Phenotypic predictors of dent maize grain quality based on different genetics and management practices

Rahimi Jahangirlou, M.; Akbari, G.A.; Alahdadi, I.; Soufizadeh, S.; Ludemann, C.I.; Parsons, D.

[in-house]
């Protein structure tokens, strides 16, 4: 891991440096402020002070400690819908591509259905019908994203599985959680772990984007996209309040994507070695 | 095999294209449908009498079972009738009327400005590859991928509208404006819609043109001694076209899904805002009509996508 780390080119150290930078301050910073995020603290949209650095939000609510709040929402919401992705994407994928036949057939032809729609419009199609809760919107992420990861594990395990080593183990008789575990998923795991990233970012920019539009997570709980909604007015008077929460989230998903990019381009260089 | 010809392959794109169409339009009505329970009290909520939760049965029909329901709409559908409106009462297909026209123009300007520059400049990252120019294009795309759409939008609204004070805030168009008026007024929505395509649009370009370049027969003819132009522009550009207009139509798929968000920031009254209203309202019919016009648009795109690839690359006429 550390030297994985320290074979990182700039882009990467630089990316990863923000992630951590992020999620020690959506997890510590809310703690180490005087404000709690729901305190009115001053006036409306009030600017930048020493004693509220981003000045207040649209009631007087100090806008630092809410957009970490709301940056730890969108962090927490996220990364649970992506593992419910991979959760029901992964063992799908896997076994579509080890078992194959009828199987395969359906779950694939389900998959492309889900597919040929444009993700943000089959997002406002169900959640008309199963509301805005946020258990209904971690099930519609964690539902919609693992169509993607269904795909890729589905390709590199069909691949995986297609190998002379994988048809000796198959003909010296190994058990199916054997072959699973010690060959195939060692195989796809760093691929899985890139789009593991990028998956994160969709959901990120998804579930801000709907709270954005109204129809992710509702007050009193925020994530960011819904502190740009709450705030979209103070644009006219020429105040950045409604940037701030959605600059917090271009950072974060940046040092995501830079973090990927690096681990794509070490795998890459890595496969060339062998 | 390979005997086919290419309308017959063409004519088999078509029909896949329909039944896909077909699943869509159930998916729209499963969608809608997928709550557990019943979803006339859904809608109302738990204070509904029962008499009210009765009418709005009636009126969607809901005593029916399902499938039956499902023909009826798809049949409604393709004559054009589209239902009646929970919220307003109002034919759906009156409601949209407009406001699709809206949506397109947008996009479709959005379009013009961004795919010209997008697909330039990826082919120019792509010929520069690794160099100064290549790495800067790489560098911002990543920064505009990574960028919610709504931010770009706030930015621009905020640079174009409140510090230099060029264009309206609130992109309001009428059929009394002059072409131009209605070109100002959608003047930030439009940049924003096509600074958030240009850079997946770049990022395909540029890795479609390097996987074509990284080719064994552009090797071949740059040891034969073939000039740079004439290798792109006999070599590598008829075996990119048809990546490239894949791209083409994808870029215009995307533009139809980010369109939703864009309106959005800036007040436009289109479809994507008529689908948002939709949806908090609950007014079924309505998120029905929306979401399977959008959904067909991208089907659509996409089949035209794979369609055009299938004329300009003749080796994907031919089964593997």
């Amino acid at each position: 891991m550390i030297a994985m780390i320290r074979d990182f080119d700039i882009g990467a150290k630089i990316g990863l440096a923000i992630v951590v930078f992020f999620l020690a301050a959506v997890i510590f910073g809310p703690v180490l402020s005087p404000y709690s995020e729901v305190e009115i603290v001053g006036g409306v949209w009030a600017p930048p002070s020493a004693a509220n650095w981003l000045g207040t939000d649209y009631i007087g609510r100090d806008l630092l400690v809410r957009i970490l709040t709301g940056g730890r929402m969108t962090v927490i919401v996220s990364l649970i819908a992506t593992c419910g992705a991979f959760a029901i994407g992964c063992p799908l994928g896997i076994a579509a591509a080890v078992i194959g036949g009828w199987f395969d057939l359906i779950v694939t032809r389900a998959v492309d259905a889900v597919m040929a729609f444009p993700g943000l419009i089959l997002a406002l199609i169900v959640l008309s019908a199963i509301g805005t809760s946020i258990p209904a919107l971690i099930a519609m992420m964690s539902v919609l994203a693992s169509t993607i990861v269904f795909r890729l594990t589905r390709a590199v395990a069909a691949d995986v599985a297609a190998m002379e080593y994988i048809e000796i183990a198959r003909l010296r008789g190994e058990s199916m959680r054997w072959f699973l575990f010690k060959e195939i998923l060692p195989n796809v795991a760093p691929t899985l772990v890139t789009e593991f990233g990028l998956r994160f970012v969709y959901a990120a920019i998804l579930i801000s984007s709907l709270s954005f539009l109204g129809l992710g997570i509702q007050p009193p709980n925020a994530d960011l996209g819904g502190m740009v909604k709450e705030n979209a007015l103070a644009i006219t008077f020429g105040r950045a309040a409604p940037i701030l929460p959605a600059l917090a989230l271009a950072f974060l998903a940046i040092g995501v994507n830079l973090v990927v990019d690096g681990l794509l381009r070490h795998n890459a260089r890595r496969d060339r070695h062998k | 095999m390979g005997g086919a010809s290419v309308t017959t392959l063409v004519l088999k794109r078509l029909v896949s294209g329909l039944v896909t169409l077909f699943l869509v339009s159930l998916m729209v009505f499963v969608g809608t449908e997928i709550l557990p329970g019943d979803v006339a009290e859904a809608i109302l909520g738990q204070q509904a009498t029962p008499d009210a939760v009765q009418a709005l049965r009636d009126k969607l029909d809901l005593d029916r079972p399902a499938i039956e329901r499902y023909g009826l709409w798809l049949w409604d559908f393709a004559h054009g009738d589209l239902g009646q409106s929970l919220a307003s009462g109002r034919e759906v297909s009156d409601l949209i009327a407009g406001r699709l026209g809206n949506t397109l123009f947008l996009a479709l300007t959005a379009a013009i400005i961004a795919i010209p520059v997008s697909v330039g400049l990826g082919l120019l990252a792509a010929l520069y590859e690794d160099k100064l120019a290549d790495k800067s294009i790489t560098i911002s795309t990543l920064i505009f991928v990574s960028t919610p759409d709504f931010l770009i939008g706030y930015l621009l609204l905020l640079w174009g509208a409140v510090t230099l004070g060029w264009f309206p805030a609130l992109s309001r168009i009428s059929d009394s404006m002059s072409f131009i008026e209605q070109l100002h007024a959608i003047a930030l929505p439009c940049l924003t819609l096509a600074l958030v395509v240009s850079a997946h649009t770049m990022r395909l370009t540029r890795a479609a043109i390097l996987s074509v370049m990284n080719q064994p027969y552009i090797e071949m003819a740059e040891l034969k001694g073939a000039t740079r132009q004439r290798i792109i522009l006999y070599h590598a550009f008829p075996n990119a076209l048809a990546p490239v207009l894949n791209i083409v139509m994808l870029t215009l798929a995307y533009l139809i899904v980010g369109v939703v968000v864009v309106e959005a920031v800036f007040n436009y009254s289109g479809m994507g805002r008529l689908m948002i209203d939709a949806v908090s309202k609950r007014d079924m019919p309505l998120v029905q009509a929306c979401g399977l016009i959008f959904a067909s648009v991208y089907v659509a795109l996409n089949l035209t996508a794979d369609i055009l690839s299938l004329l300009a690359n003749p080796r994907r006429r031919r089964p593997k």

Attempts to determine phenotypic predictors to identify high quality maize grain for different uses are noteworthy. This study aimed to assess the relationships among maize grain quality and some phenotypic characteristics of dent maize cultivars in response to various irrigation regimes (6-day and 12-day intervals), planting dates (20 June and 21 July), and nitrogen rates (0 and 184 kg ha−1), in a two-year experiment. Principal component analysis suggested that grain yield, hundred-grain weight and stem biomass were highly correlated with starch, oil and most fatty acid concentration variables. Grains per ear was the only variable correlated with amylose, protein and amino acids. Using regression tree analysis, stover yield (R2 = 0.47, P˂0.01), stem biomass at flowering (R2 = 0.74, P˂0.001), and year (R2 = 0.74, P˂0.001), were the most important variables predicting starch, oil and protein concentrations of maize grain, respectively. Data from 2019, a warmer and drier year, and high nitrogen rate were associated with higher protein and amino acids. There was a negative relationship between protein and plant height (R2 = 0.44; P˂0.001). The relationships determined in this study can give an insight to breeders and farmers for specialized farming and selecting specific quality characteristics through phenotypic predictors.